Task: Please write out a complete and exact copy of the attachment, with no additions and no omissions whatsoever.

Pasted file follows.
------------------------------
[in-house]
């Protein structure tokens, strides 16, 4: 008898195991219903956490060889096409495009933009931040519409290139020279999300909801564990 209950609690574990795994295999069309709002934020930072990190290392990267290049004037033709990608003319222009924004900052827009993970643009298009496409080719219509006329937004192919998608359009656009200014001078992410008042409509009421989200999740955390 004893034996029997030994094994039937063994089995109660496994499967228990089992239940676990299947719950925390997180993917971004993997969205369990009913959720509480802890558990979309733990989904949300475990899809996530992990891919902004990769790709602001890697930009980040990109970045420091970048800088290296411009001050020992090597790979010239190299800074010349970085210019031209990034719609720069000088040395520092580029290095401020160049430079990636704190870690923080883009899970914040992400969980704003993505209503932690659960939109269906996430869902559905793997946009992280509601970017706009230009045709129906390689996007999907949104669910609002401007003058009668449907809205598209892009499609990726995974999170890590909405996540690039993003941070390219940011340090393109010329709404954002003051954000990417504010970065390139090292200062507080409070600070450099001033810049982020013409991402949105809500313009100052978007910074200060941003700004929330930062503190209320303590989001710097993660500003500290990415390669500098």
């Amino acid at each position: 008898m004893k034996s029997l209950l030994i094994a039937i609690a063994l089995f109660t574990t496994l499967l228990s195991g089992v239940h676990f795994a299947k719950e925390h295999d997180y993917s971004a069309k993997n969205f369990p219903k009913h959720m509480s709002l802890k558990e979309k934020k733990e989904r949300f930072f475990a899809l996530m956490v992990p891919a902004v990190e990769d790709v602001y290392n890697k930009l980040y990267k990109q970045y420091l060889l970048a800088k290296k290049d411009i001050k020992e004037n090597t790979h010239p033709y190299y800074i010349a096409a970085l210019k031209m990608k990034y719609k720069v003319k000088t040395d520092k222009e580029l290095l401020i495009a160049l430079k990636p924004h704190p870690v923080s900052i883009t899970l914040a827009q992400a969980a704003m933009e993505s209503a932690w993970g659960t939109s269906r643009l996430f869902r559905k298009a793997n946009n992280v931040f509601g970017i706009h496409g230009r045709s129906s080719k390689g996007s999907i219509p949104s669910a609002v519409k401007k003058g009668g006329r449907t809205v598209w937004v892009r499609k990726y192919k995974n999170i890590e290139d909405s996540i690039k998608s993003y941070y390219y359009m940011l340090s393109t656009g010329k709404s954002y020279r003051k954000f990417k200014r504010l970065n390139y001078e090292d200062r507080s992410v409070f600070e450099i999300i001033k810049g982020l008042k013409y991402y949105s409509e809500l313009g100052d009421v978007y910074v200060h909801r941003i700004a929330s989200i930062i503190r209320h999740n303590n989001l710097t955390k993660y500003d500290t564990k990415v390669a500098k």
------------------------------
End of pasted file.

[in-house]
């Protein structure tokens, strides 16, 4: 008898195991219903956490060889096409495009933009931040519409290139020279999300909801564990 209950609690574990795994295999069309709002934020930072990190290392990267290049004037033709990608003319222009924004900052827009993970643009298009496409080719219509006329937004192919998608359009656009200014001078992410008042409509009421989200999740955390 004893034996029997030994094994039937063994089995109660496994499967228990089992239940676990299947719950925390997180993917971004993997969205369990009913959720509480802890558990979309733990989904949300475990899809996530992990891919902004990769790709602001890697930009980040990109970045420091970048800088290296411009001050020992090597790979010239190299800074010349970085210019031209990034719609720069000088040395520092580029290095401020160049430079990636704190870690923080883009899970914040992400969980704003993505209503932690659960939109269906996430869902559905793997946009992280509601970017706009230009045709129906390689996007999907949104669910609002401007003058009668449907809205598209892009499609990726995974999170890590909405996540690039993003941070390219940011340090393109010329709404954002003051954000990417504010970065390139090292200062507080409070600070450099001033810049982020013409991402949105809500313009100052978007910074200060941003700004929330930062503190209320303590989001710097993660500003500290990415390669500098």
């Amino acid at each position: 008898m004893k034996s029997l209950l030994i094994a039937i609690a063994l089995f109660t574990t496994l499967l228990s195991g089992v239940h676990f795994a299947k719950e925390h295999d997180y993917s971004a069309k993997n969205f369990p219903k009913h959720m509480s709002l802890k558990e979309k934020k733990e989904r949300f930072f475990a899809l996530m956490v992990p891919a902004v990190e990769d790709v602001y290392n890697k930009l980040y990267k990109q970045y420091l060889l970048a800088k290296k290049d411009i001050k020992e004037n090597t790979h010239p033709y190299y800074i010349a096409a970085l210019k031209m990608k990034y719609k720069v003319k000088t040395d520092k222009e580029l290095l401020i495009a160049l430079k990636p924004h704190p870690v923080s900052i883009t899970l914040a827009q992400a969980a704003m933009e993505s209503a932690w993970g659960t939109s269906r643009l996430f869902r559905k298009a793997n946009n992280v931040f509601g970017i706009h496409g230009r045709s129906s080719k390689g996007s999907i219509p949104s669910a609002v519409k401007k003058g009668g006329r449907t809205v598209w937004v892009r499609k990726y192919k995974n999170i890590e290139d909405s996540i690039k998608s993003y941070y390219y359009m940011l340090s393109t656009g010329k709404s954002y020279r003051k954000f990417k200014r504010l970065n390139y001078e090292d200062r507080s992410v409070f600070e450099i999300i001033k810049g982020l008042k013409y991402y949105s409509e809500l313009g100052d009421v978007y910074v200060h909801r941003i700004a929330s989200i930062i503190r209320h999740n303590n989001l710097t955390k993660y500003d500290t564990k990415v390669a500098k």